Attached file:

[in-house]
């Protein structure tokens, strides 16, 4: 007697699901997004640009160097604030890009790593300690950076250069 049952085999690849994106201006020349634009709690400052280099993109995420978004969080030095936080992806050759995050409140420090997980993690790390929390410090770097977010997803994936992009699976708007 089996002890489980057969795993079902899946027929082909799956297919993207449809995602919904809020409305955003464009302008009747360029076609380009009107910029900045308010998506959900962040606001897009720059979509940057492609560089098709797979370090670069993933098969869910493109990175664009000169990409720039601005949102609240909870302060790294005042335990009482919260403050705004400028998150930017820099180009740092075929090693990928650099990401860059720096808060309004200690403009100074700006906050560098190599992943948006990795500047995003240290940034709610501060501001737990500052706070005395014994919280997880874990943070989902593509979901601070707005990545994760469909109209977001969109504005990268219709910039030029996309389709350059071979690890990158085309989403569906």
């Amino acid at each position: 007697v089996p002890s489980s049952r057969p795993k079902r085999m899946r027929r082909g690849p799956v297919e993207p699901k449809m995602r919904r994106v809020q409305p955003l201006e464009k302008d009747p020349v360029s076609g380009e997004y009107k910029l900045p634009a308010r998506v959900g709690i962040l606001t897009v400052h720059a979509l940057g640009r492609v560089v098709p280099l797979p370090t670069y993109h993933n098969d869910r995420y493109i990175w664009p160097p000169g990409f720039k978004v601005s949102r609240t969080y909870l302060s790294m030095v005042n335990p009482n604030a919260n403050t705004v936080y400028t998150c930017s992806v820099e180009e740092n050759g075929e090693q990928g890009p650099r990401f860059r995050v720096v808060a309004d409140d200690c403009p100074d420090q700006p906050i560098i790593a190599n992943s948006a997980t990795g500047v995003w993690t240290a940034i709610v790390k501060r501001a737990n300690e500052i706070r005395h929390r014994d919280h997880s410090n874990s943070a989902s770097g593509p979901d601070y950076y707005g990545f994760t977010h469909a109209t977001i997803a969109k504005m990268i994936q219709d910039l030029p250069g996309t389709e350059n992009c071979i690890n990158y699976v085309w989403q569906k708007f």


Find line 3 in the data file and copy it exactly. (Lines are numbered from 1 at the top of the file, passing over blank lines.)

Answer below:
């Amino acid at each position: 007697v089996p002890s489980s049952r057969p795993k079902r085999m899946r027929r082909g690849p799956v297919e993207p699901k449809m995602r919904r994106v809020q409305p955003l201006e464009k302008d009747p020349v360029s076609g380009e997004y009107k910029l900045p634009a308010r998506v959900g709690i962040l606001t897009v400052h720059a979509l940057g640009r492609v560089v098709p280099l797979p370090t670069y993109h993933n098969d869910r995420y493109i990175w664009p160097p000169g990409f720039k978004v601005s949102r609240t969080y909870l302060s790294m030095v005042n335990p009482n604030a919260n403050t705004v936080y400028t998150c930017s992806v820099e180009e740092n050759g075929e090693q990928g890009p650099r990401f860059r995050v720096v808060a309004d409140d200690c403009p100074d420090q700006p906050i560098i790593a190599n992943s948006a997980t990795g500047v995003w993690t240290a940034i709610v790390k501060r501001a737990n300690e500052i706070r005395h929390r014994d919280h997880s410090n874990s943070a989902s770097g593509p979901d601070y950076y707005g990545f994760t977010h469909a109209t977001i997803a969109k504005m990268i994936q219709d910039l030029p250069g996309t389709e350059n992009c071979i690890n990158y699976v085309w989403q569906k708007f």